- I found just the right trail – Cottonwood-Marble Canyon Loop – to do in the allotted time with return on Sunday. And the trail was difficult enough so that you feel you’ve accomplish something. This particular trail also had water. Thus we wouldn’t have to carry water supply for 3 days.
- Death Valley being a relatively low desert I wouldn’t have to worry about snow storms at the altitude 10000 feet. It is winter after all.
So that was it. I rented two mini vans from some local place called Vickers Auto Rental & Repair (it is nice to support local businesses, plus it is cheaper). The whole group consisted of 12 people, some experienced and some not, but since this trip isn’t that technical all what was needed is good physical fitness.
Wednesday, November 24
Today was supposed to be the drive day.
I have gotten the vans early in the morning at around 10AM. Good vans – Toyotas. A bit scratched up, but that didn’t matter to me. One advanced group under the leadership of Girish wanted to leave early, thus we got the vans in the morning. Good idea actually. I would have liked to leave early too (had a day off anyways), but I had to wait for a couple of people to finish their working day.
So eventually we rolled out at around 4PM. Waited at all the usual places and arrived to the Stovepipe Wells campground at around 1:30AM. Not so bad. It was a bit chilly, but not too much due to some clouds. However, the view of the campground in the middle of a flat desert valley ringed by mountain ridges and lit a bit by moonlight was quite incredible. I didn’t sleep well anyways – maybe because I was tired and agitated from all that driving or maybe because it was just cold.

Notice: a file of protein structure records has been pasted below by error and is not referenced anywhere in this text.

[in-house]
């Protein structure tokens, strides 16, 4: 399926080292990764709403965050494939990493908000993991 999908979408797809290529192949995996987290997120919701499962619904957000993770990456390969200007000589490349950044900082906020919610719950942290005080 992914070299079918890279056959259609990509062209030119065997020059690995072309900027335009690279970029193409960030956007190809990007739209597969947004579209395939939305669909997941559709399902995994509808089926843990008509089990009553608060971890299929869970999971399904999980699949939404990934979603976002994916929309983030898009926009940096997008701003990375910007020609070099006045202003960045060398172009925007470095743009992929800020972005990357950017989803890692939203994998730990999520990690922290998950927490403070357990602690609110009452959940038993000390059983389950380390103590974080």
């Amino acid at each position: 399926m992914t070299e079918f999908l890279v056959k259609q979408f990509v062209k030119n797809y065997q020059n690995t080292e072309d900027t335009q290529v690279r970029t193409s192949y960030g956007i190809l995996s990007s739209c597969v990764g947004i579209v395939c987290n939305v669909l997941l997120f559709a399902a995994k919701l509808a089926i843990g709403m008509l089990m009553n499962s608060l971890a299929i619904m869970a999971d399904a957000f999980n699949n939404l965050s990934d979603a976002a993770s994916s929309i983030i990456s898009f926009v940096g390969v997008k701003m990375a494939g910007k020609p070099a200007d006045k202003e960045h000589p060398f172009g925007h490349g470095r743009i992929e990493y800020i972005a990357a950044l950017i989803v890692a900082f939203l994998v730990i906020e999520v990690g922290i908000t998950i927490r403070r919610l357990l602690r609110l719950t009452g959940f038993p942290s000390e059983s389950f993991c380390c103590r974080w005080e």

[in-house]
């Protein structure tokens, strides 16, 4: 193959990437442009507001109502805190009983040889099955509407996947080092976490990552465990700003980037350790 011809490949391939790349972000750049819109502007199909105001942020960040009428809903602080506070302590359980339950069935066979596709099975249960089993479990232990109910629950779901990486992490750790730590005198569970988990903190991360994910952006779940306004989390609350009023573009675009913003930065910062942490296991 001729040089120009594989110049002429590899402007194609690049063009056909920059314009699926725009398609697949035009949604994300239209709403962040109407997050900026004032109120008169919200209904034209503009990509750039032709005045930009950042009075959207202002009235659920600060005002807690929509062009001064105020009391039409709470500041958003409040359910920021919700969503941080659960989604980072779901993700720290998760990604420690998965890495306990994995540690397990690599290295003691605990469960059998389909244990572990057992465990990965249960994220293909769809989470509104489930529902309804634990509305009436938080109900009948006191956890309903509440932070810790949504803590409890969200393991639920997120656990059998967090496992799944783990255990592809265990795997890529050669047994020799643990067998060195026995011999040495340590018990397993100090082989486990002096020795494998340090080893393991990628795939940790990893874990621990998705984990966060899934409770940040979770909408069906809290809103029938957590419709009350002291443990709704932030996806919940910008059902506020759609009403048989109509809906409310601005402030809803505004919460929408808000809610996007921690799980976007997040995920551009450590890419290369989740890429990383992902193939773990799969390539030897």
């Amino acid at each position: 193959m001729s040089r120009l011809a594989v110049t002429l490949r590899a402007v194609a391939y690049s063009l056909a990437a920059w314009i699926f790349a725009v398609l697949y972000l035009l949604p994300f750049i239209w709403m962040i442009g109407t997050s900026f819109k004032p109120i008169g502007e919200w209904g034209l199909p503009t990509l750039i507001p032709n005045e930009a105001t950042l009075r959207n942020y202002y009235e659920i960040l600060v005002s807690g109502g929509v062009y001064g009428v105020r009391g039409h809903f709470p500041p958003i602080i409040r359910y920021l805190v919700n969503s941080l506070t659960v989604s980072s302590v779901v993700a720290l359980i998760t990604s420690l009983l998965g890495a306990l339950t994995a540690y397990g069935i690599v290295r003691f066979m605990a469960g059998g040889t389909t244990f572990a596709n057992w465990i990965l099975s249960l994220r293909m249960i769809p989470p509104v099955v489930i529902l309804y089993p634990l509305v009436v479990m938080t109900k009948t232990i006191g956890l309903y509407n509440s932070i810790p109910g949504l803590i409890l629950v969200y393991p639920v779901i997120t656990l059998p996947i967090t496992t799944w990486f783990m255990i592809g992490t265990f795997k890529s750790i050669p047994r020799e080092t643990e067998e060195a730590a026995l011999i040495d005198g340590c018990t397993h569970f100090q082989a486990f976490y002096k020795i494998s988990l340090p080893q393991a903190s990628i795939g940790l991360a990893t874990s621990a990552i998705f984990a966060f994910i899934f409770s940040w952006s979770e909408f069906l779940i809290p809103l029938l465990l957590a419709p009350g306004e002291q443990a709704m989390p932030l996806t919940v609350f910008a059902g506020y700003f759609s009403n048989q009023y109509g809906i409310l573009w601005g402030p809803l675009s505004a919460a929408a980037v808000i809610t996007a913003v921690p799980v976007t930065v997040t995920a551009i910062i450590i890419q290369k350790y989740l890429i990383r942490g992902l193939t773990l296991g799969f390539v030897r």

Thursday, November 25
First day of hiking. The group was still in an adjustment phase. In reality, I haven’t even seen everyone before this day. It was so funny: so at around 7AM I started waking people up. I knocked on some tents around our sites. And then I saw some people I’ve never seen before. Ups, I must have knocked on some wrong tents. :) But it was fine.
This day I got up really early. Perhaps due to some lack of sleep. It was rather cold, probably hovering around 0°C. But it was dry cold, crisp, not some sleet falling wet cold, which was good. Suji was already up also. We walked around this small Stovepipe Wells Village. It is a nice little community in the middle of a flat desert valley surrounded by mountain ridges. Early in the morning you can see sun coming up slowly from behind the mountains. It was quite a sight. The village has a general store, a ranger station, a motel, and some sort of restaurant. Things open there early – at 7AM. I guess this is the prime time to do things, especially in Summer. Suji got a free coffee at the restaurant. They were serving the standard breakfast to the residents in the motel and the older gentleman there let her get a cup. I have gotten a photo of “the racetrack“. It’s too bad we won’t be able to make it there, not with the cars we have.